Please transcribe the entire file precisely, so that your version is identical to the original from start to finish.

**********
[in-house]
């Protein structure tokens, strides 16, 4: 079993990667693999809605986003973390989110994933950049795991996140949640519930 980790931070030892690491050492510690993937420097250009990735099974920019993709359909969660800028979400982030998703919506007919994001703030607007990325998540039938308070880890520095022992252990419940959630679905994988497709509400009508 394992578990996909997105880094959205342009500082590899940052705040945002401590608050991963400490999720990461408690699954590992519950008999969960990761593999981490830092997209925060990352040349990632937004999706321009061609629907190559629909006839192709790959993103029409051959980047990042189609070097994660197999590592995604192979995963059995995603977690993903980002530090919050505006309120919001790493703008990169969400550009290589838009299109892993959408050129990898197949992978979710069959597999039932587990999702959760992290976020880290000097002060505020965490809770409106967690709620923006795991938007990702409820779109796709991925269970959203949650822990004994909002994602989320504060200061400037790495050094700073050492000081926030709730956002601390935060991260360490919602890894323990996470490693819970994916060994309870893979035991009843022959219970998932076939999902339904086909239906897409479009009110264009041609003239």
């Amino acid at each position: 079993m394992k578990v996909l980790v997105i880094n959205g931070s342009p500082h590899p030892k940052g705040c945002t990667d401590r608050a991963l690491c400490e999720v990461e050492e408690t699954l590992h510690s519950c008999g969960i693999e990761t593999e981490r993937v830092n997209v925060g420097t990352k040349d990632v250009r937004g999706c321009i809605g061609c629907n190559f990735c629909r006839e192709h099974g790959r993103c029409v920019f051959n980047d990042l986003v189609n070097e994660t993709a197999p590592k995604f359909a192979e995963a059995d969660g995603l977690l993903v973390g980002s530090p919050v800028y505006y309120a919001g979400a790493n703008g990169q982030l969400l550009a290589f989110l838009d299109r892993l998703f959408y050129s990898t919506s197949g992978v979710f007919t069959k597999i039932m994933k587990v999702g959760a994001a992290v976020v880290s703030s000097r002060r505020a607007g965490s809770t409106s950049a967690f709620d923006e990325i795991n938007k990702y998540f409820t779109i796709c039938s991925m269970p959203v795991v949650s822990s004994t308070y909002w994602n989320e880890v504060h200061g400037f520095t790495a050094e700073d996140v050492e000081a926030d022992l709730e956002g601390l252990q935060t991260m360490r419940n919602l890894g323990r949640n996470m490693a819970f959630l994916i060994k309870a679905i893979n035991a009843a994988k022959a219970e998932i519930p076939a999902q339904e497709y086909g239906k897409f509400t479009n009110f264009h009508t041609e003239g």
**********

[in-house]
């Protein structure tokens, strides 16, 4: 079993990667693999809605986003973390989110994933950049795991996140949640519930 980790931070030892690491050492510690993937420097250009990735099974920019993709359909969660800028979400982030998703919506007919994001703030607007990325998540039938308070880890520095022992252990419940959630679905994988497709509400009508 394992578990996909997105880094959205342009500082590899940052705040945002401590608050991963400490999720990461408690699954590992519950008999969960990761593999981490830092997209925060990352040349990632937004999706321009061609629907190559629909006839192709790959993103029409051959980047990042189609070097994660197999590592995604192979995963059995995603977690993903980002530090919050505006309120919001790493703008990169969400550009290589838009299109892993959408050129990898197949992978979710069959597999039932587990999702959760992290976020880290000097002060505020965490809770409106967690709620923006795991938007990702409820779109796709991925269970959203949650822990004994909002994602989320504060200061400037790495050094700073050492000081926030709730956002601390935060991260360490919602890894323990996470490693819970994916060994309870893979035991009843022959219970998932076939999902339904086909239906897409479009009110264009041609003239």
């Amino acid at each position: 079993m394992k578990v996909l980790v997105i880094n959205g931070s342009p500082h590899p030892k940052g705040c945002t990667d401590r608050a991963l690491c400490e999720v990461e050492e408690t699954l590992h510690s519950c008999g969960i693999e990761t593999e981490r993937v830092n997209v925060g420097t990352k040349d990632v250009r937004g999706c321009i809605g061609c629907n190559f990735c629909r006839e192709h099974g790959r993103c029409v920019f051959n980047d990042l986003v189609n070097e994660t993709a197999p590592k995604f359909a192979e995963a059995d969660g995603l977690l993903v973390g980002s530090p919050v800028y505006y309120a919001g979400a790493n703008g990169q982030l969400l550009a290589f989110l838009d299109r892993l998703f959408y050129s990898t919506s197949g992978v979710f007919t069959k597999i039932m994933k587990v999702g959760a994001a992290v976020v880290s703030s000097r002060r505020a607007g965490s809770t409106s950049a967690f709620d923006e990325i795991n938007k990702y998540f409820t779109i796709c039938s991925m269970p959203v795991v949650s822990s004994t308070y909002w994602n989320e880890v504060h200061g400037f520095t790495a050094e700073d996140v050492e000081a926030d022992l709730e956002g601390l252990q935060t991260m360490r419940n919602l890894g323990r949640n996470m490693a819970f959630l994916i060994k309870a679905i893979n035991a009843a994988k022959a219970e998932i519930p076939a999902q339904e497709y086909g239906k897409f509400t479009n009110f264009h009508t041609e003239g």